What would solar power cost a homeowner? You will quickly discover while conducting research on this topic that the costs associated with installing a solar power system for your home can vary widely and is contingent upon various factors.
There are some general costs however that can be estimated, so we are going to try and do that here so you have a general idea of how much you'll need to budget in order to save money on energy costs in the long run.
There are several new technologies that have helped to lower the cost of solar energy. One is the use of micro-inverters which are designed to convert the DC electrical power generated from your solar panels into AC power that you can use in your home.
Older solar technologies used inverters that were larger, more expensive, (several thousand dollars just for one!) and that needed quite a lot of power to move the energy from the panels through the inverter towards your home. These inverters were so expensive that they needed to be used with larger solar panel systems.
The newer micro solar inverters are mde to be connected to just one solar panel. They cost just a few hundred dollars each, and are about the size of a small notebook computer ... some are even smaller. These can be easily attached to a single solar panels so that you can build a home solar system gradually over time, without breaking the bank.
In fact, with the new micro inverters you can have a complete panel, inverter and all the necessary attachments for under $2,000 or even less.
Another new technology that has helped to lower the cost of solar energy are thin film solar panels which are lighter weight, less expensive to product, and in some cases more efficient than traditional solar panels. This
The first step to deciding whether or not you can benefit from solar panels is to determine how much power your home currently uses on a monthly and annual basis. You'll need to know how many kilowatt hours your home utilizes so you know how much power you need to generate using the sun's energy.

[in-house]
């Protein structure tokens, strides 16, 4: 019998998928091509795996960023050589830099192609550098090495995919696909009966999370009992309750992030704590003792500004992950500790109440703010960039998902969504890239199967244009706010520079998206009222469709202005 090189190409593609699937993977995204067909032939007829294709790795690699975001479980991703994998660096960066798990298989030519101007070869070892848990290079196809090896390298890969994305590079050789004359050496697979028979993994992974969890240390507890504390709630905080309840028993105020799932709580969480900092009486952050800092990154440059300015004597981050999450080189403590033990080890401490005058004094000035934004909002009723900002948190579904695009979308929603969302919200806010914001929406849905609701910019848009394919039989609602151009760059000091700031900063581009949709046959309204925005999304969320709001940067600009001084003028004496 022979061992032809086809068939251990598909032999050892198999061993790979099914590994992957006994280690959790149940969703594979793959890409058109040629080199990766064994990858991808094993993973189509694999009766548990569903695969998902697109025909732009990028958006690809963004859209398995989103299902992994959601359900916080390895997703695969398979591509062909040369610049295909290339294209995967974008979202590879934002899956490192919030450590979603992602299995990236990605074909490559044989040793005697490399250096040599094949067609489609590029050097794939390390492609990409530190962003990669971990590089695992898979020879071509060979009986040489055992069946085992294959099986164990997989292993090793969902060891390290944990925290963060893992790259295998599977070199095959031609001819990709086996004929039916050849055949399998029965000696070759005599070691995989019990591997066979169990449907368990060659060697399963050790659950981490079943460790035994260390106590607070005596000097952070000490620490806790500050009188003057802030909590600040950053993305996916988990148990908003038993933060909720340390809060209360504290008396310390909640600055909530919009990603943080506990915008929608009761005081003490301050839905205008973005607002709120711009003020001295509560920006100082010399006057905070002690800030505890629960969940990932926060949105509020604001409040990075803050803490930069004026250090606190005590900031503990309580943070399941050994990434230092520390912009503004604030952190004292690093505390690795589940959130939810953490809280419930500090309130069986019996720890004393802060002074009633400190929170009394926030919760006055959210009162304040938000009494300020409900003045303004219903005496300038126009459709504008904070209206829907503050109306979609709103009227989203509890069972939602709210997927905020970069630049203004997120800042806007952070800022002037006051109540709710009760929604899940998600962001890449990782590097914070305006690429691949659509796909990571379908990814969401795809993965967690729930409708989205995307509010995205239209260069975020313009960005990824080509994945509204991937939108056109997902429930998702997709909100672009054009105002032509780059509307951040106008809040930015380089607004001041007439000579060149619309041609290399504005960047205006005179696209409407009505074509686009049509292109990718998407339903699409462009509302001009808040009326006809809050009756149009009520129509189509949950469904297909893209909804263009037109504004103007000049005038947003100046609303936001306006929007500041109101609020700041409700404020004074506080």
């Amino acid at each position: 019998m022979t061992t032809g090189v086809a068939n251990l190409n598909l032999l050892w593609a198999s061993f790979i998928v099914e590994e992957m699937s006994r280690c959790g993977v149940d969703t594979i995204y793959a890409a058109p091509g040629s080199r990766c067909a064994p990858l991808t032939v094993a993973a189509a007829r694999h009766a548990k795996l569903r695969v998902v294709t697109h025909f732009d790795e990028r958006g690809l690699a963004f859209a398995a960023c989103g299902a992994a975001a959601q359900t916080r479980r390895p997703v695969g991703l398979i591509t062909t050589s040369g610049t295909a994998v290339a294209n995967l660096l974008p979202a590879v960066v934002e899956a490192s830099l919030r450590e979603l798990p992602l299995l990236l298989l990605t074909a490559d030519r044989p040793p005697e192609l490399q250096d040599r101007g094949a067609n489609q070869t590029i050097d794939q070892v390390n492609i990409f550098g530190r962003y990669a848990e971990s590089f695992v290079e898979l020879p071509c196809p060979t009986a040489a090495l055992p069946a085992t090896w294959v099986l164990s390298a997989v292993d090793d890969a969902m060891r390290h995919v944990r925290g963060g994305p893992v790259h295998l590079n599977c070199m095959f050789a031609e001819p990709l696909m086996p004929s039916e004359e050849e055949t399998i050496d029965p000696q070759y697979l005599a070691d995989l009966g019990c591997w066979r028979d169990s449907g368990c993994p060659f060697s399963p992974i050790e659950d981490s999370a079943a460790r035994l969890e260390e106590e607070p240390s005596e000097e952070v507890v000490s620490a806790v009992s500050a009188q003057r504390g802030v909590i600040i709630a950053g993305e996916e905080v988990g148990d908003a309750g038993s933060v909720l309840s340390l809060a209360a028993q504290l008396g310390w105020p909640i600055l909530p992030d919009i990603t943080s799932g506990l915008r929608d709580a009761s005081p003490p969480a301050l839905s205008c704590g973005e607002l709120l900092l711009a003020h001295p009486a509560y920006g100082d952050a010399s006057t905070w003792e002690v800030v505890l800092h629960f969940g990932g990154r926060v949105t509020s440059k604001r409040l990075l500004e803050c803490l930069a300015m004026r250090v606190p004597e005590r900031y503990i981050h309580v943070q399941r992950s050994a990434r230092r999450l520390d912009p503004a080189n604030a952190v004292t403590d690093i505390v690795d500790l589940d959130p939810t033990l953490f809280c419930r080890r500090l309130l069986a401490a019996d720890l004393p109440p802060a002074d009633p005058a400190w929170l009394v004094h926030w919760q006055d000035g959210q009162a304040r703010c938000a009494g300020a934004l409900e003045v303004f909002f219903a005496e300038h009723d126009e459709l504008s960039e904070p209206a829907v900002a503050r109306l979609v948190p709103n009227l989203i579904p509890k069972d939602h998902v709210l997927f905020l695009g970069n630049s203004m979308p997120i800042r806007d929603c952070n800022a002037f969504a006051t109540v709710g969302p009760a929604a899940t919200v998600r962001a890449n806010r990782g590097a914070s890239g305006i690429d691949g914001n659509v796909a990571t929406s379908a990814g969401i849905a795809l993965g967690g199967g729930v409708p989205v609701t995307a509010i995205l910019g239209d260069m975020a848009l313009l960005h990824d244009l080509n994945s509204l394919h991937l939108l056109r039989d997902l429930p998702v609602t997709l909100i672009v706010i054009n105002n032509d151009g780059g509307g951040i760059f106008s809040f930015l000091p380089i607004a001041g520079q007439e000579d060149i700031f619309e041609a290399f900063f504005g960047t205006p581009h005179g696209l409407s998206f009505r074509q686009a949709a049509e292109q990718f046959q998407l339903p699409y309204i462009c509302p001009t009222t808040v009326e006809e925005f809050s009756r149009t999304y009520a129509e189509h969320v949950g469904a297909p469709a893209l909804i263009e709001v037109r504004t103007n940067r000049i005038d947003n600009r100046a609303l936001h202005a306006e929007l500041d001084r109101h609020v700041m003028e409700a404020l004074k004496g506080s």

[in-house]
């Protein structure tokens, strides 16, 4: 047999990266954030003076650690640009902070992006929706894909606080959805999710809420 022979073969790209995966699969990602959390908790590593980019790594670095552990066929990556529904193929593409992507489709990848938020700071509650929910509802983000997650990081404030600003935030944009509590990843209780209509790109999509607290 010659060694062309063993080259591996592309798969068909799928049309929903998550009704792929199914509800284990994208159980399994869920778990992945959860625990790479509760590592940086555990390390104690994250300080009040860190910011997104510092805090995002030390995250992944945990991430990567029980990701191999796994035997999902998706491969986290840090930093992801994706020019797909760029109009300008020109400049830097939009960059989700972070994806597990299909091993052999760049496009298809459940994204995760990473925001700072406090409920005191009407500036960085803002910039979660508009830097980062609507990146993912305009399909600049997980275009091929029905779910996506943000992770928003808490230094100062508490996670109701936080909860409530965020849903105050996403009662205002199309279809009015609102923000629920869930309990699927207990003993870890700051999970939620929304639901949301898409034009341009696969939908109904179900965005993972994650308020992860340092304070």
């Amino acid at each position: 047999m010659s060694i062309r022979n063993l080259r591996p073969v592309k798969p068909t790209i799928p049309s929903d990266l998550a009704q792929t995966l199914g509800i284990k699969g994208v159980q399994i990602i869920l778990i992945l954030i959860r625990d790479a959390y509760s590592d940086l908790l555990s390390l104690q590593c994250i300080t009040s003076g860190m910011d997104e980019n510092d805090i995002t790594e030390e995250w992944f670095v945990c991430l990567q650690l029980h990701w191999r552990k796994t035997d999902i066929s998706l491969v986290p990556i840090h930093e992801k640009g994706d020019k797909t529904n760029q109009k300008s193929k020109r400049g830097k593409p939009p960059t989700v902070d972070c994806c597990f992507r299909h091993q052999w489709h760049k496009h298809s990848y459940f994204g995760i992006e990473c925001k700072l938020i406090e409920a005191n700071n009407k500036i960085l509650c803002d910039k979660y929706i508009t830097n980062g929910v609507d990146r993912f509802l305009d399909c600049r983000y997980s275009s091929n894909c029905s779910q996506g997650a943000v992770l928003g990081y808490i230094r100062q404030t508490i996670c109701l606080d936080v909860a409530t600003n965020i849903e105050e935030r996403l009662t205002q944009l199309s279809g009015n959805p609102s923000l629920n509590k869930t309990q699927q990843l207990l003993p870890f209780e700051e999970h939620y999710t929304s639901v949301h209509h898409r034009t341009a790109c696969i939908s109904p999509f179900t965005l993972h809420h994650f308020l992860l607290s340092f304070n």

Next, you will want to know how many hours of peak sunshine your particular state experiences through the year. A sampling of sun peak hours for the United States can be found at http://www.solar4power.com/solar-power-insolation-window.html.
Figure out how many peak hours of sunlight you receive a year. Divide the number of kilowatt hours you use each year by the peak hours of sun and you arrive at the amount of energy you need to power your home in kilowatt-hours.
A general rule of thumb is that you'll need 100 square feet of solar panels to generate one kilowatt of power. Solar power cost per watt is roughly $4.21 if you install the panels yourself.
Professional installation would run about $7-$9 per watt. Using these figures, you'll quickly discover that an average solar installation for an average home could cost as little as $20,000 or as much as $45,000.
Plan to budget 10% for installation manpower and 20% for inverters, solar panels, cables, and other materials. General maintenance and occasional fixes are few and far between, so the cost of those isn't relevant in your calculations.
The good news is that depending on where you live, many local and federal governments offer tax credits and rebates to homeowners willing to install solar panels onto their home as a way of encouraging a switch to renewable energy sources.
Here in the U.S. where I live, there are federal atax credits, and at the state level rebates on property taxes and also rebates from some local utility companies.
The credits and rebates vary from state to state, so you would need to find out what your state offers prior to making any final decisions on switching to solar. You can look up your state at the DSIREUSA.org online database.
You may be pleasantly surprised to find that many areas offer enough in credits and rebates to cut your cost nearly in half or even two thirds! Others may not be as high, but it's still a good amount of cash saved.
There are also solar power grants for which homeowners can apply, which could also save thousands of dollars on your system.
The payback period varies across the states as well due to the number of peak sunlight hours and the final cost of your solar power system after rebates, credits, and grants.
The average time of return on investment is five years to nine years, although this will vary considerably depending on your location.
This brings up another important consideration as you're considering what solar power cost you'll incur if you decide to install a solar power system in your home.
How long do you plan to reside in this location? Homeowners who are planning to stay for several years will see a return on their investment, whereas someone only planning to stay in their home less than 10 years probably won't see the savings.
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